Degree nearly in hand and turmoil behind him, senior defensive tackle Ra’Shede Hageman is poised to shine.
by Pat Borzi
Photograph by Eric Moore
| Ra’Shede Hageman at his home in Minneapolis. His parents, Eric Hageman and Jill Coyle, are at right. Photograph by Eric Moore
On the streets of Manhattan, where actors and celebrities blend in without fanfare, it takes something extraordinary for people to look twice. Eric Hageman (J.D. ’95) and Jill Coyle (B.A. ’92, J.D. ’95), the parents of Gophers senior defensive tackle Ra’Shede Hageman, saw that for themselves last June.
Ra’Shede’s younger brother, Xavier, was graduating from the prestigious Alvin Ailey School of Dance, and the Hagemans had flown in from Minneapolis for the ceremony. Ra’Shede invited his girlfriend, Gophers basketball player Micaëlla Riche. Hageman and Riche made such a striking couple—he a strapping 6-foot-6 inches and 311 pounds, and she a willowy 6-foot-2 with a flowing mane of brown hair—that strangers didn’t just notice. They asked questions.
“They walked down the street and everybody was like, who are those two?” Coyle says.
Always big for his age, Hageman is used to being gawked at. But the attention that day differed from the quizzical looks he grew up with in south Minneapolis. As an African American adopted by a white couple and raised in an affluent white neighborhood, Ra’Shede felt stigmatized by peers. “Growing up, I got a lot of mixed questions about that,” he says. “Because I had white parents and I’m black, I felt like a lot of kids judged me off that. I’d get in trouble in middle school because I was trying to show how tough I was.”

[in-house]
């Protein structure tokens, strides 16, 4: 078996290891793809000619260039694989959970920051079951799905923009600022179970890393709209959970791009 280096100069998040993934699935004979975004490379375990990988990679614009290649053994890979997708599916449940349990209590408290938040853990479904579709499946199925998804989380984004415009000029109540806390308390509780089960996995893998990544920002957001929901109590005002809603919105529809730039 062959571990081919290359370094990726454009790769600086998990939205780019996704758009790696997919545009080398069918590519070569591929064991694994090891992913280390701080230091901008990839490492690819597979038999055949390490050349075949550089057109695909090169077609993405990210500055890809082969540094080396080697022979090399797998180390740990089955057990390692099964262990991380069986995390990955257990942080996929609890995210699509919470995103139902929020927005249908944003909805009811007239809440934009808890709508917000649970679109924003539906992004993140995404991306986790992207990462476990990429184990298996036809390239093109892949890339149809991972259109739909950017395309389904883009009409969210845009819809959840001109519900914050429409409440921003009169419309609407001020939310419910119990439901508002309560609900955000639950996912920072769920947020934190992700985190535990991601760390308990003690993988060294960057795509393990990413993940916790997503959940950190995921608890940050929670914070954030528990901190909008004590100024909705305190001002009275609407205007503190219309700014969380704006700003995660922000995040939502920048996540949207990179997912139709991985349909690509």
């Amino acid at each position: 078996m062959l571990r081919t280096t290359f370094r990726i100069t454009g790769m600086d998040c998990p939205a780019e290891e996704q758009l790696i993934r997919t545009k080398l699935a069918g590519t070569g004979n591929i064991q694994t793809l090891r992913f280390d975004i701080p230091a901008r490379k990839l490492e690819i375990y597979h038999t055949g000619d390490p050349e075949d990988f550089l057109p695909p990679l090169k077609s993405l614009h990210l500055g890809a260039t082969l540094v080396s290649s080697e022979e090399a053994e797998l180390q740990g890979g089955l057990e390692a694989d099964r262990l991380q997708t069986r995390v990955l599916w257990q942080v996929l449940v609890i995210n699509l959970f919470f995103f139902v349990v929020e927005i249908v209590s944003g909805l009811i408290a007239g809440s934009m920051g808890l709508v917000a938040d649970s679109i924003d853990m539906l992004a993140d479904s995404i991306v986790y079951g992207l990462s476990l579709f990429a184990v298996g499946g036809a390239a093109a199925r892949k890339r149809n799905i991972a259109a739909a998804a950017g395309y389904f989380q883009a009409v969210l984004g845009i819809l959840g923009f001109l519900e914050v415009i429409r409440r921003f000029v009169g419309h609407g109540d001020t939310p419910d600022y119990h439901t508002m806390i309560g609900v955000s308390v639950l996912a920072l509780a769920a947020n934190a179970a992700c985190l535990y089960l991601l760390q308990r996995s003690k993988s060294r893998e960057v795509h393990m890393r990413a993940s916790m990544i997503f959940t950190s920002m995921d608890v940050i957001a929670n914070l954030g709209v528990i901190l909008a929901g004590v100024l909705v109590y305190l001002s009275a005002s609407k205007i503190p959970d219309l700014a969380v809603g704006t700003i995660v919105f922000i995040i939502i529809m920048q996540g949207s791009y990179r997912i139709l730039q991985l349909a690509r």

Sports provided a respite, and Ra’Shede excelled in both basketball and football at Washburn High School in Minneapolis. He arrived at the U in 2009 as one of the jewels in then-coach Tim Brewster’s recruiting class.
Four years, two position changes, and one career-altering meeting later, Hageman enters his final season as a red-shirt senior slated to graduate in December with a B.A. from the College of Education and Human Development—a significant achievement given his early-career academic struggles—and an eye on the NFL. Last season Ra’Shede developed into a starter for the Gophers and made honorable mention all–Big Ten with 35 tackles and six sacks. And he’s received national attention: In July he was named to the watch list for the Chuck Bednarik Award, given annually to the nation’s best defensive player, and college football columnist Bruce Feldman of cbssports.com listed him as No. 2 on his annual Freaks List of 20 remarkably talented athletes, four places above Heisman Trophy winner Johnny Manziel of Texas Tech.
|Hageman in action last year against Wisconsin.
Photograph by Eric Miller